Qualcomm Settles Intern FCPA Case with SEC for $7.5 Million

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Magnifying Glass on Top of Document, representing accounting fraud

Another princeling investigation has wrapped up at the Securities and Exchange Commission, although this one didn’t involve suspicions of violations of the Foreign Corrupt Practices Act by an investment bank. Instead, it was mobile technology company Qualcomm that paid $7.5 million to resolve the government probe into bribery of employees of state-owned enterprises in China.

Qualcomm settled allegations that it violated the FCPA by hiring relatives of Chinese government officials amid competition over the telecommunications market in China. The government officials were deciding whether to use Qualcomm’s mobile technology products. Qualcomm also provided gifts, travel and entertainment to influence the government officials.

The SEC order discussed various internal statements by Qualcomm employees concerning the importance of hiring the family members of the foreign officials for customer development. It also identified one individual hired for permanent employment despite an initial interview decision of “no hire”.

In addition to the bribery allegations, the SEC charged the company with both violations of the internal controls and books & records provisions of the FCPA.

This is the second FCPA internship case to be resolved over the past year. BNY Mellon settled the first in the financial industry last summer for a payment of nearly $15 million to the SEC. Investigations continue into several other companies, including JP Morgan and HSBC.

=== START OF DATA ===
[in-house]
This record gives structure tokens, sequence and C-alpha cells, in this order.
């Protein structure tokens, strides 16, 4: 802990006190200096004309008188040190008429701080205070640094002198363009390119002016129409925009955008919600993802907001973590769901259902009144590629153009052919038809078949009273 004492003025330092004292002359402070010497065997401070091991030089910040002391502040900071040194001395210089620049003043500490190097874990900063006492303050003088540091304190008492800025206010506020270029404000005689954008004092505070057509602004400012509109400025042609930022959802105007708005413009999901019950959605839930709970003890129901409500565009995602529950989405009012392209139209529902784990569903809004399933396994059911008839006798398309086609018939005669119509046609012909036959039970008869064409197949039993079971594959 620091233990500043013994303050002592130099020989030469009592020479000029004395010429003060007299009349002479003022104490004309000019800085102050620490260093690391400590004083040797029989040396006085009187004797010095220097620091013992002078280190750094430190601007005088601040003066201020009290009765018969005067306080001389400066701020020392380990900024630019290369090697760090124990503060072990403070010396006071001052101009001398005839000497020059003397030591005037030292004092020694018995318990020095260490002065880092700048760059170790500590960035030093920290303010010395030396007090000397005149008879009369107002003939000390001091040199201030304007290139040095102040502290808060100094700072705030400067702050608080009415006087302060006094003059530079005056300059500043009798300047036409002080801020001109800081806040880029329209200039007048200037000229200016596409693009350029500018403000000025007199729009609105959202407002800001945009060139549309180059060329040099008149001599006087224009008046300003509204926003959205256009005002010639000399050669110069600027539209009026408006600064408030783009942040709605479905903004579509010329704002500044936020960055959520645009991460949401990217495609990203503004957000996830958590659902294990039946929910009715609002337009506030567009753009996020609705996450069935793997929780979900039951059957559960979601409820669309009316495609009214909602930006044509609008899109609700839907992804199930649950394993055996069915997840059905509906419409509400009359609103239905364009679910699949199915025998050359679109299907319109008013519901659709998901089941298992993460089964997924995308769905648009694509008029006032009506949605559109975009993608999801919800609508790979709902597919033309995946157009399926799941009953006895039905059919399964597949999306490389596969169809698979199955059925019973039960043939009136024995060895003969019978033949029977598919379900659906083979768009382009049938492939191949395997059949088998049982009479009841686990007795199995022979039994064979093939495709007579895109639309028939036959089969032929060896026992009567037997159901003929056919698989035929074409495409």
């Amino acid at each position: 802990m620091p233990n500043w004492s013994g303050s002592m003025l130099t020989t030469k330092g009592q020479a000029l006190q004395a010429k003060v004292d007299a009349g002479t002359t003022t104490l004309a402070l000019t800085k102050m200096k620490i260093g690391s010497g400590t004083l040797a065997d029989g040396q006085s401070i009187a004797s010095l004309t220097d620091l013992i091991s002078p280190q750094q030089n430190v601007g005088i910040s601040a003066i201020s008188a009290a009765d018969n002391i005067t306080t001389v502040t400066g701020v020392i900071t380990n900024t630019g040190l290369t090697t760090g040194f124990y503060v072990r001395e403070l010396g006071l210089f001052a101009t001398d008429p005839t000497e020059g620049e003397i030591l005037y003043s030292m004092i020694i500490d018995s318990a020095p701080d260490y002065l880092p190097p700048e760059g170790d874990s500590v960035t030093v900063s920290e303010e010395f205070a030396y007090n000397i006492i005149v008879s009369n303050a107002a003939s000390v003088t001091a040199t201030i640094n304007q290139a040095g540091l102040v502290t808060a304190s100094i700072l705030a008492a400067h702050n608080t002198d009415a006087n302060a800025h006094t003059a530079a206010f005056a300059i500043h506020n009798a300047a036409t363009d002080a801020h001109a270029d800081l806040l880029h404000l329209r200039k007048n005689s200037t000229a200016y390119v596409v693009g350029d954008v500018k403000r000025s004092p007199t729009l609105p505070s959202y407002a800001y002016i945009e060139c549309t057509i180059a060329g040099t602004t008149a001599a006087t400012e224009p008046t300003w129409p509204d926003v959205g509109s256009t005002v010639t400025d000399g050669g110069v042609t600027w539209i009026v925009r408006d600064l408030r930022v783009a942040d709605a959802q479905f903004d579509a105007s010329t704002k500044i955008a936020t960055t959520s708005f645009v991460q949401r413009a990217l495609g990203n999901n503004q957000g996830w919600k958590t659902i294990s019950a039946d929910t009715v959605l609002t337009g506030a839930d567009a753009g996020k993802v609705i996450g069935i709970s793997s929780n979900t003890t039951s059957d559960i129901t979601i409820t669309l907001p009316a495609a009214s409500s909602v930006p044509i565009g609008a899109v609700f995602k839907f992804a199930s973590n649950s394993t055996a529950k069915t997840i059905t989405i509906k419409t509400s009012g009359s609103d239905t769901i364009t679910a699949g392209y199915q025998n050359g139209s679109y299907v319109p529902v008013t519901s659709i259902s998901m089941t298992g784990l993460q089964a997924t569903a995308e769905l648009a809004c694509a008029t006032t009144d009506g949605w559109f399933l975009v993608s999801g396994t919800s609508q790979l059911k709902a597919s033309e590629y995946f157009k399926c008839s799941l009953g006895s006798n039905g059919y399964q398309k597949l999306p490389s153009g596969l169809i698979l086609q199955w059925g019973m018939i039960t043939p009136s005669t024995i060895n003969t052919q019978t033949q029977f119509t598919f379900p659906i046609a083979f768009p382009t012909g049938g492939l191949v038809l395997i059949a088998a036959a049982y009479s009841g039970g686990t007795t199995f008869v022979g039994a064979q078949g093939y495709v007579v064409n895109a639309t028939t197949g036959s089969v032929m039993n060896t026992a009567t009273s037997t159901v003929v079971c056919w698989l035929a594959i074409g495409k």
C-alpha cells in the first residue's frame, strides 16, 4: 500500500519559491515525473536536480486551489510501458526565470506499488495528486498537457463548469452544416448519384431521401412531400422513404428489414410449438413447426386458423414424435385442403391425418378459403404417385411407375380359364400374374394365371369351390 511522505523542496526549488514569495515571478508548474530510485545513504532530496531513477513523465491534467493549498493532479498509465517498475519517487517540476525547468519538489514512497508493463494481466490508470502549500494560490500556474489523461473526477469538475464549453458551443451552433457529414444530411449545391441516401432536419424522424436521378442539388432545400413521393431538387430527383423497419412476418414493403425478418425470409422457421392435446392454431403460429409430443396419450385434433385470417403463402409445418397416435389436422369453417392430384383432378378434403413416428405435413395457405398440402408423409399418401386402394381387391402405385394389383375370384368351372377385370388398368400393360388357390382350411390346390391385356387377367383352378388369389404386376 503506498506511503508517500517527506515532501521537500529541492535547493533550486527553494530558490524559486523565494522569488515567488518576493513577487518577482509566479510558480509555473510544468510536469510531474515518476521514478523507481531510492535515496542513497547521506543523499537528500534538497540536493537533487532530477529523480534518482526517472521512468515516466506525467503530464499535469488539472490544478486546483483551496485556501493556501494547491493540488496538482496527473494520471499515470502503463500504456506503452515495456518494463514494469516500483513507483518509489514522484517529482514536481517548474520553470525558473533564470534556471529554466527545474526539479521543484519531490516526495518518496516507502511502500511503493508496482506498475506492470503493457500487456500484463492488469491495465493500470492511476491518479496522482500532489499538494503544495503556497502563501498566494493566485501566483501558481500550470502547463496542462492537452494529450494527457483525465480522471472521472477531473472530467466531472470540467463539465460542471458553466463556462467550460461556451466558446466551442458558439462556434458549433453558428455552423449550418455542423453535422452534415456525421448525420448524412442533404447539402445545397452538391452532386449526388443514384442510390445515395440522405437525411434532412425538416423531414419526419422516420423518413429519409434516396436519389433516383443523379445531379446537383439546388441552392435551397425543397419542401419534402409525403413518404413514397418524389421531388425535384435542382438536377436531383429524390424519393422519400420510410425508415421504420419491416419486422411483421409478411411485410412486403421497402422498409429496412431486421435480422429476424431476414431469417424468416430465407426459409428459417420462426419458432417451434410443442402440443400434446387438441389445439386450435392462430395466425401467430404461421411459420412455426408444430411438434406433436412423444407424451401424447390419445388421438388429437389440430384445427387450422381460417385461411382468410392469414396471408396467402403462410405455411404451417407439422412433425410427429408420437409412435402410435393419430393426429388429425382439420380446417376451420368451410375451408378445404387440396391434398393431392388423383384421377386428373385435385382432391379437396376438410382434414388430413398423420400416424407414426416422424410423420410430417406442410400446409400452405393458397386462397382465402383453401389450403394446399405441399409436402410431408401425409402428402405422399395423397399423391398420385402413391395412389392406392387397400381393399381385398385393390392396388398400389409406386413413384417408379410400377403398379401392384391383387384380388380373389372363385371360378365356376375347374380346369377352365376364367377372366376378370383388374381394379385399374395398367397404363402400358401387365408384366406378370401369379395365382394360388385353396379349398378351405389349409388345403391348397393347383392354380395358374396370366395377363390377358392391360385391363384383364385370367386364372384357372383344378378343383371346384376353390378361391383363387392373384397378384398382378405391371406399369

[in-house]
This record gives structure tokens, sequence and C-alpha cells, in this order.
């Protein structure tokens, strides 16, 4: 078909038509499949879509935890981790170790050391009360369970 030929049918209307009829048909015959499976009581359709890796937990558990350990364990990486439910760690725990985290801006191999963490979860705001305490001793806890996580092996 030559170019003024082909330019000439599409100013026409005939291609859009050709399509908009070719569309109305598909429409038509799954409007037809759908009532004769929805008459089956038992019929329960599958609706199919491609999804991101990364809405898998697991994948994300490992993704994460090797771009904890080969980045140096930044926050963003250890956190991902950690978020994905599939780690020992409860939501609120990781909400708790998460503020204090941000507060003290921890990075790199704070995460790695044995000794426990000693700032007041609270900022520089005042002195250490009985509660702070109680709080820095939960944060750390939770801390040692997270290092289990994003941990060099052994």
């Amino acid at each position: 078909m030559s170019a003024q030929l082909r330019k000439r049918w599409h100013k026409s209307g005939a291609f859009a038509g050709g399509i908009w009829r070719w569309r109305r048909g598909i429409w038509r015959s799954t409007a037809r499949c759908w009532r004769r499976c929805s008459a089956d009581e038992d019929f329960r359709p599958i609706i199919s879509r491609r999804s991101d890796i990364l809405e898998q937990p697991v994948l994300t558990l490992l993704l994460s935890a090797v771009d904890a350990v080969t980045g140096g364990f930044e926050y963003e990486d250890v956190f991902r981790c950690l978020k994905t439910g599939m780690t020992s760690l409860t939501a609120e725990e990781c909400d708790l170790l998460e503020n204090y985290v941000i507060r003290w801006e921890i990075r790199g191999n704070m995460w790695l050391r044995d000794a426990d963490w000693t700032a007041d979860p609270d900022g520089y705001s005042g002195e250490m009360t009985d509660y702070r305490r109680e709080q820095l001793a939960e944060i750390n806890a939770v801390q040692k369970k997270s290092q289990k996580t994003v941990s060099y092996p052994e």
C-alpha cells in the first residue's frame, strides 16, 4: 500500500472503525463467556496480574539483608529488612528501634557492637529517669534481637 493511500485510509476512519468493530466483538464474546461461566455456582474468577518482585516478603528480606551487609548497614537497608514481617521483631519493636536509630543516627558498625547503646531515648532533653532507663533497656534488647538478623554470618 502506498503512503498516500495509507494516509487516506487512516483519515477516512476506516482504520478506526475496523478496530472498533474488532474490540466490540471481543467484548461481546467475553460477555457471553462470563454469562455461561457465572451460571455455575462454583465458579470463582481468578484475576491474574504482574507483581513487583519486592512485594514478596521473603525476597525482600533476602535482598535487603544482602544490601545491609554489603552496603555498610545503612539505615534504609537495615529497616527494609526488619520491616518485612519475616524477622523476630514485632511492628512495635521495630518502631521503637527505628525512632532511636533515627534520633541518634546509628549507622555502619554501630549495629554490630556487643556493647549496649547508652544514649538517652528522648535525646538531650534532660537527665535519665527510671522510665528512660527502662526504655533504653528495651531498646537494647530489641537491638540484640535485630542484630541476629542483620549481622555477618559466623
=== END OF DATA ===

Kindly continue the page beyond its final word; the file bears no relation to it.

In a separate FCPA matter, the DOJ brought a criminal complaint today against a Miami-based subsidiary of Olympus, Olympus Latin America. According to the press release, the subsidiary and conspirators paid nearly $3 million to health care practitioners at government-owned health care facilities in Central and South America in order to receive more than $7.5 million in profits. The payments included cash, grants, personal travel and free or discounted equipment. The Deferred Prosecution Agreement required payment of a criminal penalty of $22.8 million.

We’ll post separately about the False Claims Act settlement by Olympus in the next few days. This case alleged the company paid kickbacks to doctors and hospitals in violation of the Anti-Kickback Statute. It was brought by the former chief compliance officer of Olympus Corp. of the Americas and resulted in $623.2 million in criminal and civil penalties. The whistleblower will receive approximately $51 million as a result of the federal and state lawsuits.

If you have questions about this information or want to speak to one of our FCPA whistleblower attorneys about reporting bribery of a government official through the SEC whistleblower law, please contact us via our online contact form.